Smooth on the DE (track) is a great thing. Smooth on an autocross = slow..... Autocross is all about pitching and tossing the car around tight, slow speed turns as fast as you can. High speed in, HARD straight line braking, turn, Hard on the gas kicking out the rear to close down the angle on the turn and power out to the next cone. Done right you steer that car as much with the throttle as with the steering wheel. The Boxster is so easy to rotate (and rotate fast) that it can get away from you quickly so be prepared to over slide and over compensate while you learn the techniques and the car.

Tires:

So far I think the absolute best bang for the buck in the stock classes are the Falken Azenis RT-615's



http://www.discounttiredirect.com/direct/findTireProductCategoryDetailBrnd.do?tpc=FALHZA&tp=Passenger%2FPerformance

So far I have used PS2's and PS N1's in 18" and the RT-615's in 17" (225 fronts) and the Falken's kick serious ass! The PS2's provide a lot of grip but the soft sidewalls make it tough to manage the car. The PS N1's have great sidewalls but are lacking in ultimate grip. The RT-615's have killer grip, stand up well to the heat and have firm enough sidewall to handle the lower pressures. On top of all that they are relatively cheap!

I've seen a number of references to R compound tires but beware, many clubs will put you in the P (prepared) class with those tires and that puts you up against some pretty serious competition. To stay in the Stock classes you need a non-R spec DOT tire so forget about Victoracers, Pilot cups and the like.

And the last thing to remember is you can always learn. For the life of me I couldn't get close to a guy in our club running basically an identical car on identical tires. For the last 2 events he has been as much as 2 seconds faster than me. I'm always second with the next person usually a full second off my pace but he is absolutely unreal. After the last run this Saturday we decided we had some time for some fun runs. He pulls up next to me and asks if I want to ride with him. I learned more in the 69 seconds in his car than I learned in all my 10 runs that day. I learned that the Boxster can defy physics in the right hands. I also learned that it takes a special kind of person to take their closest competitor and show them how to be faster. Porsche drivers truly are a special breed, "There is no substitute"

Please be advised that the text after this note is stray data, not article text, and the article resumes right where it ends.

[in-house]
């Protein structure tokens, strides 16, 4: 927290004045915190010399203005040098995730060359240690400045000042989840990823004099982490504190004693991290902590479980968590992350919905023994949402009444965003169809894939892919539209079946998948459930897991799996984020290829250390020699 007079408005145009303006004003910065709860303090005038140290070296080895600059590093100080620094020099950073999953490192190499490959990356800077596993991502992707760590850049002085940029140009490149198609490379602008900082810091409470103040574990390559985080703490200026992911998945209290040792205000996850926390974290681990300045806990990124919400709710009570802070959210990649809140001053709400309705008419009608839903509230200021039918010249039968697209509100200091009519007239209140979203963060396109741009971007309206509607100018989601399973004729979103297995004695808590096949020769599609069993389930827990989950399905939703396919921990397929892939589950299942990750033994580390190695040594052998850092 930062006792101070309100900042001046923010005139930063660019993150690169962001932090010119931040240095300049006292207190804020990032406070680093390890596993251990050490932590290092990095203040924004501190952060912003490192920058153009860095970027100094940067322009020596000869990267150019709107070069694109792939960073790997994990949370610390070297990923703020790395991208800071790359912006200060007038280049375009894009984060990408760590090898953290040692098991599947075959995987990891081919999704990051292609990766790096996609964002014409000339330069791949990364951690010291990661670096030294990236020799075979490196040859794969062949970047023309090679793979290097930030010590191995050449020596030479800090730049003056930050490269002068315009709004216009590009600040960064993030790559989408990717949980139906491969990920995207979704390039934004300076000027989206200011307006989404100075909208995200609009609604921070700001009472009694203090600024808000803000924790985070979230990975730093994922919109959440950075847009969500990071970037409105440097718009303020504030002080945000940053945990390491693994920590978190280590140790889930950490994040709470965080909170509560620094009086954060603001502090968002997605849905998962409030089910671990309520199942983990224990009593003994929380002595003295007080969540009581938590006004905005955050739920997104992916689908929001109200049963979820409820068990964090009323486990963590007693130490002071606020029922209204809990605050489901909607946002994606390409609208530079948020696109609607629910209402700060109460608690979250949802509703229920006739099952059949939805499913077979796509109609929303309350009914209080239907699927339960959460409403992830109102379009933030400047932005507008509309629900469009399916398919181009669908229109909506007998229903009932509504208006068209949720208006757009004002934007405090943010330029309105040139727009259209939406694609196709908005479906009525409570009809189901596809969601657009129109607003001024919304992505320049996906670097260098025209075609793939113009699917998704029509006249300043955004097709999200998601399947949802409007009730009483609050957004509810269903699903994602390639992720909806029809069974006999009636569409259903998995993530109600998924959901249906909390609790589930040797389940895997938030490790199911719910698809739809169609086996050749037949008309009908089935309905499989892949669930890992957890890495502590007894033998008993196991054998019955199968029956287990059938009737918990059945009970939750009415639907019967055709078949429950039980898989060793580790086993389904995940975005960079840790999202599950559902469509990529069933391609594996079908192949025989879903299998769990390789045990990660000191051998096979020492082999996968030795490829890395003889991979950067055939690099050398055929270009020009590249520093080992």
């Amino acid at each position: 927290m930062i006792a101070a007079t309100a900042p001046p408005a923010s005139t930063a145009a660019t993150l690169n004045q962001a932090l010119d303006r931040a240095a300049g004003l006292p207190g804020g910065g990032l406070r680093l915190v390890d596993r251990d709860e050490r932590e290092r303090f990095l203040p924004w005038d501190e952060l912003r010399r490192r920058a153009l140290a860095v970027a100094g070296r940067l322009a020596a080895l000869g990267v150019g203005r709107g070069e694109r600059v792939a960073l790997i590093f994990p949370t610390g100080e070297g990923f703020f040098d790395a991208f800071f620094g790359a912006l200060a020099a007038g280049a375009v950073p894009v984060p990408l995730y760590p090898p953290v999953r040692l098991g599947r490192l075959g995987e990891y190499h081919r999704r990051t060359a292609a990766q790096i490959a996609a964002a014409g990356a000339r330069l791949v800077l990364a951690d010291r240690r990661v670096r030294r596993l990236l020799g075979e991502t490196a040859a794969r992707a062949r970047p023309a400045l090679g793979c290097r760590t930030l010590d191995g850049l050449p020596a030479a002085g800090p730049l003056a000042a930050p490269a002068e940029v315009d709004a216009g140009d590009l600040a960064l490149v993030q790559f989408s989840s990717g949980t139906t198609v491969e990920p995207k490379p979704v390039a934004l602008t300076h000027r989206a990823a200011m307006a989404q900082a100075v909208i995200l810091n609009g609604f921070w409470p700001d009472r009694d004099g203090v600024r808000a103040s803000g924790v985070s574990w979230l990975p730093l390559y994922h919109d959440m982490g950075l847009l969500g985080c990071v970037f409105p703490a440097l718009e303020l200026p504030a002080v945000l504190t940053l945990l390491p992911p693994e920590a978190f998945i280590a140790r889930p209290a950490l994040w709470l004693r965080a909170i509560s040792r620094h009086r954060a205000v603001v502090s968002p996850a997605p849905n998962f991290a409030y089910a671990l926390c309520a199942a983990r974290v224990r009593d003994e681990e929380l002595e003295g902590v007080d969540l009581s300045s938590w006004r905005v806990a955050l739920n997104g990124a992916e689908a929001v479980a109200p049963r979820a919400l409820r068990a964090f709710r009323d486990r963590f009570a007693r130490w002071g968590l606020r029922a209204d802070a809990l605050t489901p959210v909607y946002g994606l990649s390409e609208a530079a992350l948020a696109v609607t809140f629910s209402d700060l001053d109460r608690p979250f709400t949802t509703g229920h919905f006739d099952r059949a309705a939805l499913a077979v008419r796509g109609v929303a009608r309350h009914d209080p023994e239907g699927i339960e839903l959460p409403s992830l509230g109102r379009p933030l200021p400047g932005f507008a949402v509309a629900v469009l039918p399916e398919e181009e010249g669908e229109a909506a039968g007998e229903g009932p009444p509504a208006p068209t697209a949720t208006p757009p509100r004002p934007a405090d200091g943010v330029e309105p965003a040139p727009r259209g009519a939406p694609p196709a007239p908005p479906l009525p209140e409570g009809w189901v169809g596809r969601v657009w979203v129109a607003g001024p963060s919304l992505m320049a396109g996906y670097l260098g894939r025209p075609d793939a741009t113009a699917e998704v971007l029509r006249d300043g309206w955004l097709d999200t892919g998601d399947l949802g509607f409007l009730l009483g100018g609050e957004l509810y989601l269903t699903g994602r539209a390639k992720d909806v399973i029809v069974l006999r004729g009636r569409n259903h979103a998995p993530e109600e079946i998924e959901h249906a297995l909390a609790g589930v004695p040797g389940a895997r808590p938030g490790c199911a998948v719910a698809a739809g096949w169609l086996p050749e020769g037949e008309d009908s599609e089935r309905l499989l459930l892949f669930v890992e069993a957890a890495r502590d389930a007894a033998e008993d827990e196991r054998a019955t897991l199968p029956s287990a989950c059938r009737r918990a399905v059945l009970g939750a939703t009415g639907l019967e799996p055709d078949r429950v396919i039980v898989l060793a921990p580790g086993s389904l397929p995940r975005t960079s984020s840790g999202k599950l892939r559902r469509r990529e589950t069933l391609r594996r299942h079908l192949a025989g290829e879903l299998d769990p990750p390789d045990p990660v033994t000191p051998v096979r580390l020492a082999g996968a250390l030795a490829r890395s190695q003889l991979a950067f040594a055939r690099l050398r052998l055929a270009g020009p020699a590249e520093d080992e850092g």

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Old 06-06-2006, 10:18 AM   #19
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Quote:
Originally Posted by Perfectlap
p.s.
EVO is a bargain! Yeah allot fo money for Autocross but for $400? you'll learn everything that those $4,000 skip barber schools will teach you and still won't sink in. No one learns in one day. Autocross is the best bang for the buck by a mile. For $-50 you can get an instructor to ride with you on every lap and give you all of his feedback. Just make sure the instructor is quick.
Agree with everything you said, but don't knock the Skip Barber schools unless/until you've tried it. Best money I ever spent was on a 3 day racing school there. Gave me a great deal of knowledge for track and autox.

When you get out of a real racing car, any road car feels slooow and soggy.
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Old 06-12-2006, 08:03 AM   #20
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I went to an autocross yesterday and my first impression of the F1's is quite good. With the new rubber the car was a completely different animal. Instead of losing the back end and spinning the car I found myself pushing the front end a little. I ran 36 psi in the fronts and 38 psi in the rears and it felt really good. The bad part was that I lost to a S2000, but the good news is the pushing can be easily corrected by getting my head out of my rear and using the brakes a little more before the corner...